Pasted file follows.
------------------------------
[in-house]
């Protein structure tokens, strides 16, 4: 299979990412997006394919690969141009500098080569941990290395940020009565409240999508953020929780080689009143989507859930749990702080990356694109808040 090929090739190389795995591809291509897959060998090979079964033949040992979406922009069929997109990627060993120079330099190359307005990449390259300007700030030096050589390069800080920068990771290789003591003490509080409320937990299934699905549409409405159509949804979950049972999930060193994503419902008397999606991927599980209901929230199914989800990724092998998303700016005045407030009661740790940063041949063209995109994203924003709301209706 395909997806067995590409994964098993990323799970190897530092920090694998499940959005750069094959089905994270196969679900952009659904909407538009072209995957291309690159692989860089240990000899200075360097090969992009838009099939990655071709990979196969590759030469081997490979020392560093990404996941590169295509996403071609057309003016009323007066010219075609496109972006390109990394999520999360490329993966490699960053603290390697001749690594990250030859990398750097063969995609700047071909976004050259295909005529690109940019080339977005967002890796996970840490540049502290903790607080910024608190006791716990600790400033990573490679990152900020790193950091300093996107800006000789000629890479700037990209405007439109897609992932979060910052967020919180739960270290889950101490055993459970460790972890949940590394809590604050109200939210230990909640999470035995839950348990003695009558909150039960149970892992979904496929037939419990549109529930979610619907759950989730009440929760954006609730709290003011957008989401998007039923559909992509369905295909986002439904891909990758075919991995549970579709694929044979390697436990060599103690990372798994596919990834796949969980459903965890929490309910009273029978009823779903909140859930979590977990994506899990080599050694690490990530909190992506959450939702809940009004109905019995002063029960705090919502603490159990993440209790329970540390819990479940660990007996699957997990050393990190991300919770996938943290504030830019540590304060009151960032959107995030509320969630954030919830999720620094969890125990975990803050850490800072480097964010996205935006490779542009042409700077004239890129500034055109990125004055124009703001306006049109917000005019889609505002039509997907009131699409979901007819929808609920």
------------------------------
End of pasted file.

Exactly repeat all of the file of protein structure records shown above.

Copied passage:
[in-house]
């Protein structure tokens, strides 16, 4: 299979990412997006394919690969141009500098080569941990290395940020009565409240999508953020929780080689009143989507859930749990702080990356694109808040 090929090739190389795995591809291509897959060998090979079964033949040992979406922009069929997109990627060993120079330099190359307005990449390259300007700030030096050589390069800080920068990771290789003591003490509080409320937990299934699905549409409405159509949804979950049972999930060193994503419902008397999606991927599980209901929230199914989800990724092998998303700016005045407030009661740790940063041949063209995109994203924003709301209706 395909997806067995590409994964098993990323799970190897530092920090694998499940959005750069094959089905994270196969679900952009659904909407538009072209995957291309690159692989860089240990000899200075360097090969992009838009099939990655071709990979196969590759030469081997490979020392560093990404996941590169295509996403071609057309003016009323007066010219075609496109972006390109990394999520999360490329993966490699960053603290390697001749690594990250030859990398750097063969995609700047071909976004050259295909005529690109940019080339977005967002890796996970840490540049502290903790607080910024608190006791716990600790400033990573490679990152900020790193950091300093996107800006000789000629890479700037990209405007439109897609992932979060910052967020919180739960270290889950101490055993459970460790972890949940590394809590604050109200939210230990909640999470035995839950348990003695009558909150039960149970892992979904496929037939419990549109529930979610619907759950989730009440929760954006609730709290003011957008989401998007039923559909992509369905295909986002439904891909990758075919991995549970579709694929044979390697436990060599103690990372798994596919990834796949969980459903965890929490309910009273029978009823779903909140859930979590977990994506899990080599050694690490990530909190992506959450939702809940009004109905019995002063029960705090919502603490159990993440209790329970540390819990479940660990007996699957997990050393990190991300919770996938943290504030830019540590304060009151960032959107995030509320969630954030919830999720620094969890125990975990803050850490800072480097964010996205935006490779542009042409700077004239890129500034055109990125004055124009703001306006049109917000005019889609505002039509997907009131699409979901007819929808609920």